We reject the idea that verbal inspiration is called into question by accidents in the transmission of the text and the resultant variants in the manuscripts. Inspiration pertains in the first instance to the original autographs of Scripture. But by His gracious providence God has given us such a fullness and variety of witnesses to the original text that Christian scholarship reproduces it with great fidelity. God has so watched over the transmission of the text that the variant readings nowhere affect the doctrines of Scripture. We gratefully acknowledge also that translations of Scripture, though not under particular inspiration, are by God’s providential care adequate vehicles of His revelation in the inspired Word. Heb 2:3; 1 Pe 1:25; Mk 13:31; Jn 17:20; Mt 28:19,20.

    • Joshua says:

      Been doing some research on it and it appears that some of the continuing Anglicans do believe in verbal inspiration while others and ECUSA do not. I found this, “The Anglican Churches historically, and the Anglican Catholic Church today, do not bind their members or scholars to any single theory of Biblical inspiration or interpretation. But with freedom goes responsibility. The Anglican Biblical scholar is responsible to the whole Church, and ultimately his work is judged by its fidelity to the faith and doctrine of the Church.
      There are many theories concerning the way in which God inspired Holy Scripture. These theories range from the idea that God immedi­ately and directly caused the biblical writers to produce the biblical texts, so that those writers really were nothing more than secretaries for the Holy Spirit, to the idea that God worked in an entirely natural manner within the history of his people and thereby permitted the nat­ural abilities and interests and needs of the Church and her writers to produce what is now recognized as Scripture. Between the idea of inspiration as an almost wholly supernatural process and that of inspiration as almost wholly natural lies a variety of intermediate theories involving more or less direct divine control over the process of writing.” I wonder if you could go with the 66 books being supernaturally inspired by God and the apocrypha being naturally inspired by God? Hmmmm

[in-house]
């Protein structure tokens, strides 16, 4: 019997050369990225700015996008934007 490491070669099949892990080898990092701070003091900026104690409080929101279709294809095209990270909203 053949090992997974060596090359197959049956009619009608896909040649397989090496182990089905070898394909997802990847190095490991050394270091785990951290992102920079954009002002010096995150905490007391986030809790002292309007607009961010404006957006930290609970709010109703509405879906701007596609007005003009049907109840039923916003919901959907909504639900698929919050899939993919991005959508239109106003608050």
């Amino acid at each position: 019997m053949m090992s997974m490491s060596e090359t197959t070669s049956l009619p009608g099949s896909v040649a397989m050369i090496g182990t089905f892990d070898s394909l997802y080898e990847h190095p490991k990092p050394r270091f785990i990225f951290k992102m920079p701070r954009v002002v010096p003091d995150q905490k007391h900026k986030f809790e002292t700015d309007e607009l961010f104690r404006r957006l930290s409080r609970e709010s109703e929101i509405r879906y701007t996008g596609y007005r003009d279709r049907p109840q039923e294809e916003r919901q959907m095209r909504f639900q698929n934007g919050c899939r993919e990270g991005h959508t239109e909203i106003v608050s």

6. Trent says:

    Hey there!
    I was reading your post from last year on Eastern Orthodoxy and I am just wondering where, when and why did the Eastern Orthodox come up (or didn’t really come up depending on how you look at it) with a different sort of soteriology/justification?

  7. CarterS says:

    Thanks for the video, Fr. Jonathan, it was most helpful! I have not read the apocrypha through, and my evangelical background strictly prohibits it. But as an Anglican, I am continuing to come to appreciate the historical resources that help delineate these issues. I don’t have much to add, just to express my appreciation for covering this topic at my request!

  8. Rev. Daniel says: